GUANTANAMO BAY NAVAL BASE, Cuba — A judge sentenced a former teenage al-Qaida fighter Sunday to eight more years in custody, bound by a plea agreement that compelled him to ignore a military jury that said he should serve 40 years for war crimes that included the killing of an American soldier.
Omar Khadr's sentencing brings to an end a case that attracted intense scrutiny and criticism because the Canadian prisoner was 15 when he was captured, badly wounded after a fierce firefight at an al-Qaida compound in Afghanistan in 2002.
Khadr stared straight ahead and appeared relaxed as the judge read a sentence that calls for him to stay one more year in Guantanamo before he can ask the Canadian government to allow him to return to his homeland to serve the remainder of his sentence or seek early release on parole. He has been held eight years at Guantanamo but doesn't get credit for time served.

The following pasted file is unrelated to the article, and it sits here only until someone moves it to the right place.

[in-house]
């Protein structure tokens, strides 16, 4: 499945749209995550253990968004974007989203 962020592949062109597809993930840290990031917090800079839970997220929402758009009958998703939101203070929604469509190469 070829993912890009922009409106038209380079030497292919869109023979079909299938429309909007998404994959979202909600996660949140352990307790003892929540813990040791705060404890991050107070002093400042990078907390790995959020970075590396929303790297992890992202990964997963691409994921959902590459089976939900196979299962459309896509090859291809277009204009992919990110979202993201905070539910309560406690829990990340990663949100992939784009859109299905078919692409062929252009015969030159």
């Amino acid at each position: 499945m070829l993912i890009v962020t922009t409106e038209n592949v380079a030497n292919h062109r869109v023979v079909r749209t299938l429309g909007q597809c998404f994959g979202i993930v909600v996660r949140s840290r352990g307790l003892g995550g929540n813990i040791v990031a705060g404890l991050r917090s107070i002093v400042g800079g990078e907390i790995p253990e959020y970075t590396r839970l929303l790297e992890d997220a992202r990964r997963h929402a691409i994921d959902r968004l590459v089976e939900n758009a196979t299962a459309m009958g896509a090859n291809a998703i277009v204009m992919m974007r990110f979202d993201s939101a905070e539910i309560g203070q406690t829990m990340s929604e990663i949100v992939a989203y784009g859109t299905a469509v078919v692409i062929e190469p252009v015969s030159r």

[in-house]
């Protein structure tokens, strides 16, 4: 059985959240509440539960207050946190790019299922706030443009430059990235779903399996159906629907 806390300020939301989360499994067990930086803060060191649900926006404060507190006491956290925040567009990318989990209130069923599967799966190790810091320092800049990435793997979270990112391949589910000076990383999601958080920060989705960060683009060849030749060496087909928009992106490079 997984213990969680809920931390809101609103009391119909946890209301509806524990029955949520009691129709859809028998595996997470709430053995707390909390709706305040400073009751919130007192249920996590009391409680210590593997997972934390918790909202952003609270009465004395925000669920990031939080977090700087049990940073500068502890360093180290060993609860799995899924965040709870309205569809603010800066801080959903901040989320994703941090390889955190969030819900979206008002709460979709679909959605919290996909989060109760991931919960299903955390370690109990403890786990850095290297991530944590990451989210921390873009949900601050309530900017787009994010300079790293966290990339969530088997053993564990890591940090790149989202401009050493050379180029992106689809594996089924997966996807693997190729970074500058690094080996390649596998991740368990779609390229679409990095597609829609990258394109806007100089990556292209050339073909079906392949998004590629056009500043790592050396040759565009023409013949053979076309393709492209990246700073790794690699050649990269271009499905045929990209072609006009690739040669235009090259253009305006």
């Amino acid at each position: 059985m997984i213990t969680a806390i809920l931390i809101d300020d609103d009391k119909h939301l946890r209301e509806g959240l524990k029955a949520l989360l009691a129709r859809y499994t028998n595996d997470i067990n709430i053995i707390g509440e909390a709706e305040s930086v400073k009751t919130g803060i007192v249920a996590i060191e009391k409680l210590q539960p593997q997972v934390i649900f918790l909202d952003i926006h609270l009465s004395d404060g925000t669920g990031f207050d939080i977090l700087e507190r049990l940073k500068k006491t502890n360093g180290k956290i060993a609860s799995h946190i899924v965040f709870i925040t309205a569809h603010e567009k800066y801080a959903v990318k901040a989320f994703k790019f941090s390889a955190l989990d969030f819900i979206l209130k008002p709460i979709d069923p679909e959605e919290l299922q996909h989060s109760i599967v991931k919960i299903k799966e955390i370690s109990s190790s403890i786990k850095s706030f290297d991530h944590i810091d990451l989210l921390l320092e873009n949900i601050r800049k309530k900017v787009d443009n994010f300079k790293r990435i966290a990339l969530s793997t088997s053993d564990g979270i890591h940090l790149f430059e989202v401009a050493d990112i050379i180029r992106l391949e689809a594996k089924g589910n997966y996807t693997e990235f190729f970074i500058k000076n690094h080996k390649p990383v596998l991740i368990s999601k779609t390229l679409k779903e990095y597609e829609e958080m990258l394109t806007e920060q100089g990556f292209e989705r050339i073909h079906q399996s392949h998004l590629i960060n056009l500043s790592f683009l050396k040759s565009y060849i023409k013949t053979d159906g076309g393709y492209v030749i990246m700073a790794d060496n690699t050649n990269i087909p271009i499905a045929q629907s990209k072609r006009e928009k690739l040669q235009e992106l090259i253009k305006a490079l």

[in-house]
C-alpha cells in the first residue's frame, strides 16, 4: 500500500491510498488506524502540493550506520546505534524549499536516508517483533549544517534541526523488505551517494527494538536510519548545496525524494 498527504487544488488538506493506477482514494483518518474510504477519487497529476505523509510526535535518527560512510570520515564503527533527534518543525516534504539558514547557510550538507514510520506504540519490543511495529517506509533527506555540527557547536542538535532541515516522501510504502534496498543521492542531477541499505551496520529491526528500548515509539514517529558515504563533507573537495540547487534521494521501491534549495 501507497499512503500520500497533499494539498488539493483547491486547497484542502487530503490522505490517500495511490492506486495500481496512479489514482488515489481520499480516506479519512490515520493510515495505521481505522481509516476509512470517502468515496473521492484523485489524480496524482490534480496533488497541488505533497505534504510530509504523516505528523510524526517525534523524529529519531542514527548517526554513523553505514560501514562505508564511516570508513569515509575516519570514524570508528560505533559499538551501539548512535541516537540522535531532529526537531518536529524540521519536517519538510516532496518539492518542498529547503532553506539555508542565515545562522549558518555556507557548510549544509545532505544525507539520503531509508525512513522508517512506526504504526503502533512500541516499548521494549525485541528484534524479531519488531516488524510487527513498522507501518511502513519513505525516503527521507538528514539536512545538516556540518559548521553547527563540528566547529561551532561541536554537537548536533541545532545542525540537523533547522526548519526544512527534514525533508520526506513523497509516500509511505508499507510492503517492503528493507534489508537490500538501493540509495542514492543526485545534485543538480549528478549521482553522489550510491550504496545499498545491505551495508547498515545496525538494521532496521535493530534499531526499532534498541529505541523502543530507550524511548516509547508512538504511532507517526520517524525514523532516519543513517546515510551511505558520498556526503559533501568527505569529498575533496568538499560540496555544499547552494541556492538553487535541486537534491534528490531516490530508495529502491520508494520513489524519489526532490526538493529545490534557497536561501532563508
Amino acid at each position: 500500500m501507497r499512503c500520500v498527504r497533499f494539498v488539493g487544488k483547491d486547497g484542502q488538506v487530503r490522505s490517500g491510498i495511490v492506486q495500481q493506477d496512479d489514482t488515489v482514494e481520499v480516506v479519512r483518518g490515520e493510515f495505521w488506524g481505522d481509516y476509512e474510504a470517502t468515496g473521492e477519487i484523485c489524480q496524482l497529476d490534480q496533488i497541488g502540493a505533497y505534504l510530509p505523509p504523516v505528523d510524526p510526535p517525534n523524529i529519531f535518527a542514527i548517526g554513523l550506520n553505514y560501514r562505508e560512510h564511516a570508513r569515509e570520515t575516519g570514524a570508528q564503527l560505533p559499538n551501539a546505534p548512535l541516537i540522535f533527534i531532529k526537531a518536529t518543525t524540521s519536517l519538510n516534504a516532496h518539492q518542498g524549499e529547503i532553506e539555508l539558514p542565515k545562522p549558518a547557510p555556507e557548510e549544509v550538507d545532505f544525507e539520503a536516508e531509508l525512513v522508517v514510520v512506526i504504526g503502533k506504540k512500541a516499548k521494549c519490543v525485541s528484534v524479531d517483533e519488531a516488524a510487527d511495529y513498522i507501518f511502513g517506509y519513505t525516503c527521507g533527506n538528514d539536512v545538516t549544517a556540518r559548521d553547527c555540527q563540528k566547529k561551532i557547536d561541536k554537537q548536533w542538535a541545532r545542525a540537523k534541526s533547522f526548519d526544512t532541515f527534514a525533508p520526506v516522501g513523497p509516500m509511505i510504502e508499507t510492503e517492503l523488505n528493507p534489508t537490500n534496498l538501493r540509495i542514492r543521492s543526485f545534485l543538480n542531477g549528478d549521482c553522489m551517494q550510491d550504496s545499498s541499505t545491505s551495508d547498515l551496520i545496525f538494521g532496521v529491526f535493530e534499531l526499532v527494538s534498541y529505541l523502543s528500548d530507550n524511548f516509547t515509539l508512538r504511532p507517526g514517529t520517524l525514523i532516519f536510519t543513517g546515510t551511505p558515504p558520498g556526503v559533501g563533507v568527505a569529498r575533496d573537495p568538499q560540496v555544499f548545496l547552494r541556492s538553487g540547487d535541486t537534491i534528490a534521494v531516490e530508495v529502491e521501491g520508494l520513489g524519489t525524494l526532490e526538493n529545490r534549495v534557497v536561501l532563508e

The jury of military officers deliberated nearly nine hours over two days and had not been told that a sealed plea deal would mean that their decision would be largely symbolic.
Military prosecutors, who had portrayed the now 24-year-old Khadr as a dangerous terrorist, had asked the seven-member jury for a sentence of 25 years — and the accused could have received up to life in prison if convicted of even one of the five war crimes counts against him.